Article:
Through determination the discovery was finally recognised 10 years later, when Shechtman and his team succeeded in producing larger quantities of quasi-crystals and confirming their pattern by X-ray diffraction, convincing the international Union of Crystallography that quasi-crystals existed. The definition of crystals was then altered. Though the moral of the story is clear. “You have to always tell the truth, tell what is right … sometimes you have to pay the price and just judge,” says Shechtman. “An expert always checks his own results. If his further experiments prove him right, he can stand tall against all criticism that may come from theoreticians.”
Winning the Nobel Prize definitely allowed the scientist to ‘stand tall’ and is welcome recognition after his theory was originally rejected for so many years. Though Shechtman sees it differently, insisting a series of other prizes beforehand and just the simple fact of knowing he was right, that his experiments were proof, was satisfaction enough. “If I wouldn’t get the Nobel Prize, it would be ok, I know that I was nominated for many years, but it never really bothered me weather I got the prize or not,” stated Shechtman, who was surprised to receive the award in the end.
“I only ever thought about a prize in physics, I never thought about a prize in chemistry … none of the chemist ever told me anything, and I never knew that two days after physics they announced chemistry. Once I didn’t get the physics, I thought, ‘OK, another year passed by’.” But then came the news. “On the day of the announcement, I was just working in my office when the phone call came, I didn’t expect it and it came as a total surprise,” he said.
Today, we can find quasi-crystals in the production of particularly hard steels, thanks to their brittle and hard properties. Other practical applications include protection against corrosion in metals, the ability to adhere to low heat conductivity and non-stick properties, all three elements found in many fry pans. Moreover, Shechtman says the future for material sciences is even more exciting. “We need batteries for cars, we need cars to run by electricity, we don’t have that,” says Shechtman.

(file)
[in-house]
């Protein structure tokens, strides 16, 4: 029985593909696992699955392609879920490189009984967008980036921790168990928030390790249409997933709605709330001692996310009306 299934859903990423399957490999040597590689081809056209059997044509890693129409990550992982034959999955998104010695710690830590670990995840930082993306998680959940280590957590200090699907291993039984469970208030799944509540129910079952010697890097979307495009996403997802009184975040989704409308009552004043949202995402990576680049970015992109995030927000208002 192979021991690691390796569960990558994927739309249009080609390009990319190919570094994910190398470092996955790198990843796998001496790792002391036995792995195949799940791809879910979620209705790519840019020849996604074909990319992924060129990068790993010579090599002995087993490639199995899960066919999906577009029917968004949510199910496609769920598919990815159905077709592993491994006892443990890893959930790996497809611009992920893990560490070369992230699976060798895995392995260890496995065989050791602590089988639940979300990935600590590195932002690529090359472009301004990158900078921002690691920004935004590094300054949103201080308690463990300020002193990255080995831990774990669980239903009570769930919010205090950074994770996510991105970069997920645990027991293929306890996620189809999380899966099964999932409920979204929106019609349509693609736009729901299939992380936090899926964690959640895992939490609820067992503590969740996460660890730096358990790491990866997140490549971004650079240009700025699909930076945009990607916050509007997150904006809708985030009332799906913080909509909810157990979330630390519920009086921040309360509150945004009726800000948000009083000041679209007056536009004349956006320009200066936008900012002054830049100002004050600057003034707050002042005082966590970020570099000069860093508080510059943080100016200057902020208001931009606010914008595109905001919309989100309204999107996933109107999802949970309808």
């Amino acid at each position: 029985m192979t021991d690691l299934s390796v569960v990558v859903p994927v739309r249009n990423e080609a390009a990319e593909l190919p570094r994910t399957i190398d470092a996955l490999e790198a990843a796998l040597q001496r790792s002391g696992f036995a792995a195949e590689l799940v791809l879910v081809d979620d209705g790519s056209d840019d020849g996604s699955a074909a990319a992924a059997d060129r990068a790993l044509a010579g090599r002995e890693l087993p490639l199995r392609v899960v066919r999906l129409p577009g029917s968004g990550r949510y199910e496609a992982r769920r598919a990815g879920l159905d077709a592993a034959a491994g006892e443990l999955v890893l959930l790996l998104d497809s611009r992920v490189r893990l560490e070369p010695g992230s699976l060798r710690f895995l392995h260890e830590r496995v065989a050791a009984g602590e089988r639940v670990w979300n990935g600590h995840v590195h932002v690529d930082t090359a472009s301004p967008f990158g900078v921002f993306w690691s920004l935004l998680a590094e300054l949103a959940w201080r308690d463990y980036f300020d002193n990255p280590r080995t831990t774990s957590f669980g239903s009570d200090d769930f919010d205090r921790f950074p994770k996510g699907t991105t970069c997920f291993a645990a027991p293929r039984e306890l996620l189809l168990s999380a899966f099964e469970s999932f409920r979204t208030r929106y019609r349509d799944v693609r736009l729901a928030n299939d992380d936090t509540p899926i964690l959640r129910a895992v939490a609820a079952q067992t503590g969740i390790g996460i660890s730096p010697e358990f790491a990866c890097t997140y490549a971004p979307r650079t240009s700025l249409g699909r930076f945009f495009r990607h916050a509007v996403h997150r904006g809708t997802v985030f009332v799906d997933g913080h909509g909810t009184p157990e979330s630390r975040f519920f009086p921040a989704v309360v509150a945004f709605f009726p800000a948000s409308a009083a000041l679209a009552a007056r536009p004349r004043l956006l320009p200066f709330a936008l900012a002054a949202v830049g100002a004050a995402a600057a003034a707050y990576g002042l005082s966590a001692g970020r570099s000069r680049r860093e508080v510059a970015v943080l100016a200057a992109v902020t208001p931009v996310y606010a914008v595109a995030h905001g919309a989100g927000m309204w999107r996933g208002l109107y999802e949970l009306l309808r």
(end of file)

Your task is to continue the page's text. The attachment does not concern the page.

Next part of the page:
The Nobel Prize winner will be bringing his knowledge and experience to Australia in early September, when he visits Monash University in Melbourne to receive an honorary doctorate. After his causal visit in September, details will be ironed out for a permanent contract involving the Nobel Prize winner working in Melbourne for one month every year.
Editor's Note: Katrina Beavan attended the 2012 Nobel Laureate Meetings in Lindau for ScienceAlert. Katrina is an avid travel blogger and politics enthusiast with a passion for languages, travel and science. In her last year of a Journalism and Arts degree, she works as a freelance journalist and has written travel stories, reviews and more for various online sites. Reporting for ABC radio during the 2011 Australian floods was a highlight in her career. Follow her on Twitter.